He went to the Town Hall, God bless the mayor, now he’s retired, poor, sick. I gave him an example, a pure Romanian, more Ukrainian than a hundred Ukrainians, he helped us a lot. And he went to the mayor, because they had a bus: Mr. Mayor, give us the bus so we can go and listen in Ukrainian. And he cared a lot about them, because he was the president of the CAP during communism – where we live here, the parish house, at that time it was CAP’s headquarters, here were his offices – he knew every Ukrainian, when he needed a job done he called the Ukrainians, because they worked very hard. And because of that he appreciated them very much, respected them, and the respect was mutual. Then he gave them the bus, the people all dressed in traditional costumes from Maramureș – you know them by how the weavings lines are, whether it’s green or red, you know it’s from Rona, from Ruscova or from Crasna – that’s what we Ukrainians know, and for the women if the shirt is one way we know it’s from I don’t know which area, if it’s downwards, it’s from another village. 

They all dressed up in folk costumes, mostly women and children, 50 people filled the bus and went where they had heard on the radio. They didn’t tell anyone, there were no telephones in the whole village in 2002. They got there faster, they got off, they asked where it was done in Ukrainian. They went downstairs, there were some chairs there, they sat on the chairs, they filled that room. I came at about 9 o’clock with another one of my counselors, ready because by the time the service started, I was sweating, the chairs had to be taken out, we had to put that… And I go downstairs, I go into the hall and I freak out! Mă, Oastea Domnului has come here. I look closer and I see that it’s a Maramureșan port, from the Bistrei area, my area, because my parents are from Bistra, Crasna, they are neighboring villages, they belong to the same commune. I open the door, they look at me, they don’t know me yet, they know my father, the elderly all know the priest Ardelean. 

And when I entered, I greeted them in Ukrainian. We have a greeting: Glory to Jesus Christ! Glory be to Jesus Christ! Everyone responds in one voice. They say: But where are you from? From Maramureș, from Crasna. They went straight back to their origins, with tears in their eyes, weeping. In my head I thought, they came on a trip from Maramureș and stopped at the Cathedral. Do you know that we have the Holy Mass here? Yes, we know, we know, because we heard on the radio that they have the Mass and we came to hear the Mass. Again, it put me in a dilemma: what radio, if you are from Maramureș? And why did you come here, you have churches there. I don’t understand anything. And then they started to explain to me, we are in a village, in the commune of Banloc. I didn’t know, I looked on that map from the Union, where Soca, Banloc is, because we didn’t have telephones at the time. And they explained to me: there are many Ukrainians there and we want this and that. And you’re staying for Mass? Yes. And then stories… Then I said, since you came, help me.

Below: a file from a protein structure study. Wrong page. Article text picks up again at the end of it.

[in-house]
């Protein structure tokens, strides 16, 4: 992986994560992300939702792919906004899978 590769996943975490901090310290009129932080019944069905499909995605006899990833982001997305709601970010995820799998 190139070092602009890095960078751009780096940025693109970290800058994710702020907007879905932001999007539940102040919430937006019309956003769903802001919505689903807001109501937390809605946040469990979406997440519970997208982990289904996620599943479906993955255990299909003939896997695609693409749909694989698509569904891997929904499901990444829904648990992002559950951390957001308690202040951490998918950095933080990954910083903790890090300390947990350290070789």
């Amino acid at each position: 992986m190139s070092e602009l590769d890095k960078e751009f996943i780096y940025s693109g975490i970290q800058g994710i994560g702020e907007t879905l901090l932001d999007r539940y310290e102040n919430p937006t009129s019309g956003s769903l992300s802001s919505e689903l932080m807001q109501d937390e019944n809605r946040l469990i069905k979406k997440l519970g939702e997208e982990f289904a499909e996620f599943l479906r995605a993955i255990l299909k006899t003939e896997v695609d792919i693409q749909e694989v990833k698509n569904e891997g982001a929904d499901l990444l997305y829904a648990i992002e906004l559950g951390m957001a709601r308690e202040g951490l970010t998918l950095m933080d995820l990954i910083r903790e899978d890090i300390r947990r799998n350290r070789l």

That was the first contact with Soca. They attended the Mass, they cried, the flame was burning in them,  why can’t we have a priest. And they were going from Timișoara back home after the Mass, there on the bus they were advising each other on what to do. They took my phone number: Father, we keep in touch with you, now every Sunday we come here. And they would come almost every Sunday, take the bus and come to the Mass, just to listen to it in their own language. Even though they had Mass in the village. People would say come to our village. But I can’t interfere, canonically, legally. And then I advised them, you go, gather a group of people, go to Timișoara to the Serbian Vicariate because you are Ukrainians, but canonically you belong with them. And canonically I have nothing to do with another Orthodox priest, we have rules. Go and say that you want a Ukrainian priest to come, if you want to collaborate with me, then say that the priest from Timișoara, Ardelean, should come one Sunday to serve with the Serbian priest. And let’s have a bilingual service, so we can enjoy hearing it. Or at Easter, Christmas, on holidays, when it is our custom, you can come too when you can.

And then they went into hearing. Plus, as it was, the priest sitting here is not only a priest at Soca and also has Deta. And one Sunday he preached there, one here. And the Ukrainians said: well, when there’s no Mass here, let’s get a Ukrainian priest to do the Mass. And we don’t move anything statutory, no income. They made this delegation, they listened to me, they went, and they were refused there – never. If you’re okay with staying in our church the way it is now, fine, if not… They already knew about me through the newspapers in Timișoara, that I was founding, that I was a fighter, that’s all we need, for him to go and break the Ukrainians from us. And then they said no, they wouldn’t let them. I said go on, insist, they went three times. And finally they said no. The church is ours, the Serbs’, if you want to accept it that way, fine, if not, do what you want. But in the village in Soca, not only in the church, the village is theirs, it’s Serbian, no Ukrainians should step foot there.